Wang KC, Chang HY. Molecular mechanisms of long noncoding RNAs. Mol Cell. 2011;43(6):904–14.
Huang Y, Shen XJ, Zou Q, Wang SP, Tang SM, Zhang GZ. Biological functions of microRNAs: a review. J Physiol Biochem. 2011;67(1):129–39.
Ren H, Wang G, Chen L, Jiang J, Liu L, Li N, Zhao J, Sun X, Zhou P. Genome-wide analysis of long non-coding RNAs at early stage of skin pigmentation in goats (Capra Hircus). BMC Genomics. 2016;17:67.
Andl T, Murchison EP, Liu F, Zhang Y, Yunta-Gonzalez M, Tobias JW, Andl CD, Seykora JT, Hannon GJ, Millar SE. The miRNA-processing enzyme dicer is essential for the morphogenesis and maintenance of hair follicles. Curr Biol. 2006;16(10):1041–9.
Teta M, Choi YS, Okegbe T, Wong G, Tam OH, Chong MM, Seykora JT, Nagy A, Littman DR, Andl T, et al. Inducible deletion of epidermal dicer and Drosha reveals multiple functions for miRNAs in postnatal skin. Development. 2012;139(8):1405–16.
Amelio I, Lena AM, Bonanno E, Melino G, Candi E. miR-24 affects hair follicle morphogenesis targeting Tcf-3. Cell Death Dis. 2013;4:e922.
Ahmed MI, Mardaryev AN, Lewis CJ, Sharov AA, Botchkareva NV. MicroRNA-21 is an important downstream component of BMP signalling in epidermal keratinocytes. J Cell Sci. 2011;124(Pt 20):3399–404.
Ahmed MI, Alam M, Emelianov VU, Poterlowicz K, Patel A, Sharov AA, Mardaryev AN, Botchkareva NV. MicroRNA-214 controls skin and hair follicle development by modulating the activity of the Wnt pathway. J Cell Biol. 2014;207(4):549–67.
Wan DC, Wang KC. Long noncoding RNA: significance and potential in skin biology. Cold Spring Harb Perspect Med. 2014;4(5):a015404.
Lin CM, Liu Y, Huang K, Chen XC, Cai BZ, Li HH, Yuan YP, Zhang H, Li Y. Long noncoding RNA expression in dermal papilla cells contributes to hairy gene regulation. Biochem Biophys Res Commun. 2014;453(3):508–14.
Guil S, Esteller M. RNA-RNA interactions in gene regulation: the coding and noncoding players. Trends Biochem Sci. 2015;40(5):248–56.
Salmena L, Poliseno L, Tay Y, Kats L, Pandolfi PP. A ceRNA hypothesis: the Rosetta stone of a hidden RNA language? Cell. 2011;146(3):353–8.
Terai G, Iwakiri J, Kameda T, Hamada M, Asai K. Comprehensive prediction of lncRNA-RNA interactions in human transcriptome. BMC Genomics. 2016;17(Suppl 1):12.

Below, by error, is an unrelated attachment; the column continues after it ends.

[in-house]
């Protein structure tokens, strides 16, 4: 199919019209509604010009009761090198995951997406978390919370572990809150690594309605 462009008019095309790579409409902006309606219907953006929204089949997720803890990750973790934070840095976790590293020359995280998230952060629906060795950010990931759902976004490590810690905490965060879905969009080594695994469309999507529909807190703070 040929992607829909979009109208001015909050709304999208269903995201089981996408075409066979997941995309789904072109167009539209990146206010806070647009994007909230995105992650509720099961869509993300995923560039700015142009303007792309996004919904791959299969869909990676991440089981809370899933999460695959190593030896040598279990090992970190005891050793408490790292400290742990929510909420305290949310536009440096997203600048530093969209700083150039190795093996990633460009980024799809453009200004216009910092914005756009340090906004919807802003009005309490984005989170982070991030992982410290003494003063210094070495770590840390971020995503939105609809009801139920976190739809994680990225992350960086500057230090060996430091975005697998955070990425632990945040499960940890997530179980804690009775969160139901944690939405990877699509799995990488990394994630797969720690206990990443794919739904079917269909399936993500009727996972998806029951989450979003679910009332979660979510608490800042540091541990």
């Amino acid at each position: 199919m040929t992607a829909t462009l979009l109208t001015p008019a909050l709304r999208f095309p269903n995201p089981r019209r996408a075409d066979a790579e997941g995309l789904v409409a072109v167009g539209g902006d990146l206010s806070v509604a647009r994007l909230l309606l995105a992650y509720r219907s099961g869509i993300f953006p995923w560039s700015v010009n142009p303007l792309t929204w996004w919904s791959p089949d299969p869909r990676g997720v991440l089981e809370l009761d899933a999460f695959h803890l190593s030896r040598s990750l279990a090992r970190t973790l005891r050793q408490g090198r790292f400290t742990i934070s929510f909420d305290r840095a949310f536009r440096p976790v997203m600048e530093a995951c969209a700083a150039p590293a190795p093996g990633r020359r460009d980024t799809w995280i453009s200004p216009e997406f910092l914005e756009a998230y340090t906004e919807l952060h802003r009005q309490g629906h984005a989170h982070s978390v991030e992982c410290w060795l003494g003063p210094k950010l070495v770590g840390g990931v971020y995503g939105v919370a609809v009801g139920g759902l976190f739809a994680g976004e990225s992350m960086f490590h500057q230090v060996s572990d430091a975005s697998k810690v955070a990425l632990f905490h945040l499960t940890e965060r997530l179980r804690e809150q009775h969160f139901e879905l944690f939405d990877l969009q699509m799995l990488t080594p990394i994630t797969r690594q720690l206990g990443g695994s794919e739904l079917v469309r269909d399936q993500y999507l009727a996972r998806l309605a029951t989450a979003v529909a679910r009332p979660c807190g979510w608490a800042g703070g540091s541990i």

Guo L, Zhao Y, Yang S, Zhang H, Wu Q, Chen F. An integrated evolutionary analysis of miRNA-lncRNA in mammals. Mol Biol Rep. 2014;41(1):201–7.
Li N, Ponnusamy M, Li MP, Wang K, Li PF. The role of MicroRNA and LncRNA-MicroRNA interactions in regulating ischemic heart disease. J Cardiovasc Pharmacol Ther. 2016;22(2):105–11.
Yuan C, Wang X, Geng R, He X, Qu L, Chen Y. Discovery of cashmere goat (Capra Hircus) microRNAs in skin and hair follicles by Solexa sequencing. BMC Genomics. 2013;14(1):511.
Ewing B, Hillier LD, Wendl MC, Green P. Base-calling of automated sequencer traces using PHRED. I. Accuracy assessment. Genome Res. 1998;8(3):175–85.
Langmead RBB, Trapnell C, Pop M, Salzberg SL. Ultrafast and memory-efficient alignment of short DNA sequences to the human genome. Genome Biol. 2009;10(3):R25.
Trapnell C, Pachter L, Salzberg SL. TopHat: discovering splice junctions with RNA-Seq. Bioinformatics. 2009;25(9):1105–11.
Trapnell C, Roberts A, Goff L, Pertea G, Kim D, Kelley DR, Pimentel H, Salzberg SL, Rinn JL, Pachter L. Differential gene and transcript expression analysis of RNA-seq experiments with TopHat and Cufflinks. Nat Protoc. 2012;7(3):562–78.
Kong L, Zhang Y, Ye ZQ, Liu XQ, Zhao SQ, Wei L, Gao G. CPC: assess the protein-coding potential of transcripts using sequence features and support vector machine. Nucleic Acids Res. 2007;35:W345–9.
Punta M, Coggill PC, Eberhardt RY, Mistry J, Tate J, Boursnell C, Pang N, Forslund K, Ceric G, Clements J, et al. The Pfam protein families database. Nucleic Acids Res. 2012;40(D1):D290–301.